Make great use of leftover chicken, turkey, salmon
I love food that goes together quickly but tastes like it took hours.
Chicken Croquettes definitely fit this bill. Bonus: It also is a great vehicle for leftover chicken, turkey or salmon.
The first time I had croquettes — and they’re still the best I’ve ever eaten — was at a church dinner. I have absolutely no hope of ever being able to replicate those delicious morsels, perfectly golden and crisp on the outside, velvety yet substantiative on the inside, but these are good enough that more than one Colvin burned fingers trying to eat them straight out of the frying pan.
Start with a few leftover chicken thighs and a prechopped version of Louisiana’s trinity of onion, celery and bell pepper.
Don’t skip the sautéeing; it adds volumes to the flavor and improves the texture of your croquettes.
You don’t have to food process the chicken and vegetables, but I find it helps the texture and mouth feel of the finished product and also helps the patties stay together.
Plus, you can just roughly debone the chicken and don’t have to worry about shredding and chopping it fine by hand.
This is a basic recipe that’s also flexible enough to hold your family’s preferences. Whether you change the meat, the vegetables or the seasonings, this recipe can handle it. Just make sure to keep the ratio of everything else to eggs and bread crumbs close to the same.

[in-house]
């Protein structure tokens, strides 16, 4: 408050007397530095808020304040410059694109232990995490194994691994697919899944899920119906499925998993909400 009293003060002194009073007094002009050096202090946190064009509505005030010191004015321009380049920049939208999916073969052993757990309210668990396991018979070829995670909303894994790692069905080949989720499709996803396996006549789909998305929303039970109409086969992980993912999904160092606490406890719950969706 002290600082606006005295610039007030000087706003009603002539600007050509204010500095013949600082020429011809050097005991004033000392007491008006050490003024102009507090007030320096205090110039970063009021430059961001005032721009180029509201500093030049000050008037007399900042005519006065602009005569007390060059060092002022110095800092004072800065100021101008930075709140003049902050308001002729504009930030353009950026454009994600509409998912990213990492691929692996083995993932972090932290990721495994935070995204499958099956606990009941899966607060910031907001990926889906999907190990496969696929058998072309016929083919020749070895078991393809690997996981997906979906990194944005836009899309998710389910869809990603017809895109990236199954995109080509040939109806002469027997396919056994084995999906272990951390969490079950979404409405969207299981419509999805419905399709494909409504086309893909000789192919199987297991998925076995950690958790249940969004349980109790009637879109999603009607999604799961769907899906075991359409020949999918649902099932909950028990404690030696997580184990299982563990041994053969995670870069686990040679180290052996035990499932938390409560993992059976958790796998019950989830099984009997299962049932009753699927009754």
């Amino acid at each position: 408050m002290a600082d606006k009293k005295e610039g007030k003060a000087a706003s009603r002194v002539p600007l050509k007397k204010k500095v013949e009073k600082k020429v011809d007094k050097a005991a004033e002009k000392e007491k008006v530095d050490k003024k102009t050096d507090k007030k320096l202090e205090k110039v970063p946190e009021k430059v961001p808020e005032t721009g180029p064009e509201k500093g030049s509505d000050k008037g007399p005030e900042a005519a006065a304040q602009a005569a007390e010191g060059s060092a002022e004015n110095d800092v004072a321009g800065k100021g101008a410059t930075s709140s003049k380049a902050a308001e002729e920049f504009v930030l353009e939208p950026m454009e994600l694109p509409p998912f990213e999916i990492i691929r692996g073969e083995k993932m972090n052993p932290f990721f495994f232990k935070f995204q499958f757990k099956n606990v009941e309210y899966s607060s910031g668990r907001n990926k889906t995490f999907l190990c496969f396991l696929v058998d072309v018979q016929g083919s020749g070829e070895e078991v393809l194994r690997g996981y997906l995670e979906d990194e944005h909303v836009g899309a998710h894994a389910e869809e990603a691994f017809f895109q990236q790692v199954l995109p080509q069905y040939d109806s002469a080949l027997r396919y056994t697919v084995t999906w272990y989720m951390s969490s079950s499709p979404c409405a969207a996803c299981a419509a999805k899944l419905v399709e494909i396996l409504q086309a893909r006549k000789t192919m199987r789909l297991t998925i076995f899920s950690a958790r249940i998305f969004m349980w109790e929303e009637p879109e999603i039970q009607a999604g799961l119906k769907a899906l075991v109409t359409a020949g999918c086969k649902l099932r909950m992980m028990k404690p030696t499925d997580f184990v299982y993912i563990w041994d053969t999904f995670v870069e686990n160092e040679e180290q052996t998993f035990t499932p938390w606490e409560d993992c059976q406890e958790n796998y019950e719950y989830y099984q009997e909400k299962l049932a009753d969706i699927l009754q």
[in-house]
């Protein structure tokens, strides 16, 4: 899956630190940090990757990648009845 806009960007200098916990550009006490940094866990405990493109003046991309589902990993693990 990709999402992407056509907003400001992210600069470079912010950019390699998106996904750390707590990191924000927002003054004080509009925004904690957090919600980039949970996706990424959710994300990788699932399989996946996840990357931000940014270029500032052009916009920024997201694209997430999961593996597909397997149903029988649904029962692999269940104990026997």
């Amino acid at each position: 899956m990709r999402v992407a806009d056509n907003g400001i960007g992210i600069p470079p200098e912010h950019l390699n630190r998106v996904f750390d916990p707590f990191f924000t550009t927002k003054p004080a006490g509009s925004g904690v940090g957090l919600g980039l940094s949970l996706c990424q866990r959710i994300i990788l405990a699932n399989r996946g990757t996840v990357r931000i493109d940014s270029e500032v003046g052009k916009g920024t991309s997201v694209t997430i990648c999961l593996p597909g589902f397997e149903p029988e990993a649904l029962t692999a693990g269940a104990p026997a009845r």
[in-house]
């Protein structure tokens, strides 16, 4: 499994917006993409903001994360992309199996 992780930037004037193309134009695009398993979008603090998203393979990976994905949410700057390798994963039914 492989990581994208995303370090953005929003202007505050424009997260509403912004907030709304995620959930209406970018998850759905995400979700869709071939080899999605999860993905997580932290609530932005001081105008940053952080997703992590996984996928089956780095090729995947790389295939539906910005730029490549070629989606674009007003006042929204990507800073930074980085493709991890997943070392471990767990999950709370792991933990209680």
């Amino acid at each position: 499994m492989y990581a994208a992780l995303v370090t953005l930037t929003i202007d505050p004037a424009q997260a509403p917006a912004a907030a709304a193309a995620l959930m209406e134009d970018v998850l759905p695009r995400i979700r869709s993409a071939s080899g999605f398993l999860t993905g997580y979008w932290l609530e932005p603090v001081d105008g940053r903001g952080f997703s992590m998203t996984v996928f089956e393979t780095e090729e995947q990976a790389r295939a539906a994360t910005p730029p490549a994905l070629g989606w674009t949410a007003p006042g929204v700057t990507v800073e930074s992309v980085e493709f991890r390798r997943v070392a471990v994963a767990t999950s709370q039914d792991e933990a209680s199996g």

I’ve used both plain and the fancier panko bread crumbs and I’ll admit, this is one of a few times I don’t prefer the crunchier panko.
My palate seems to prefer a smoother, more velvety texture in the croquette. If your mixture seems a little dry, add more chicken broth in small increments.
Remember, you can always put more in but you can’t take it out.
If health is a concern, you can use egg substitute and fat-free and/or reduced-sodium broth, and you could try baking them, but I much prefer the crunchier outside frying gets you.
If you keep the temperature of the oil right and don’t leave them in too long, these won’t be greasy.
Beth Colvin is The Advocate’s assistant Food editor. She can be reached at firstname.lastname@example.org.